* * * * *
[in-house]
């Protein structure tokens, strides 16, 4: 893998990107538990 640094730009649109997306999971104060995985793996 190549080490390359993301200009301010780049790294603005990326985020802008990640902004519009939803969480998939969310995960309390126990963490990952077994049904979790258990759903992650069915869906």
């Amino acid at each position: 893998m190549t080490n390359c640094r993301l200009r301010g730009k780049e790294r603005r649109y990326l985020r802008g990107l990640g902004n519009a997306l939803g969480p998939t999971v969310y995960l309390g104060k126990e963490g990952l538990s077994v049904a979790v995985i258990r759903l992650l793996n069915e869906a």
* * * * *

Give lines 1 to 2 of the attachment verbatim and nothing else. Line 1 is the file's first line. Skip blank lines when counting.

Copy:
[in-house]
């Protein structure tokens, strides 16, 4: 893998990107538990 640094730009649109997306999971104060995985793996 190549080490390359993301200009301010780049790294603005990326985020802008990640902004519009939803969480998939969310995960309390126990963490990952077994049904979790258990759903992650069915869906």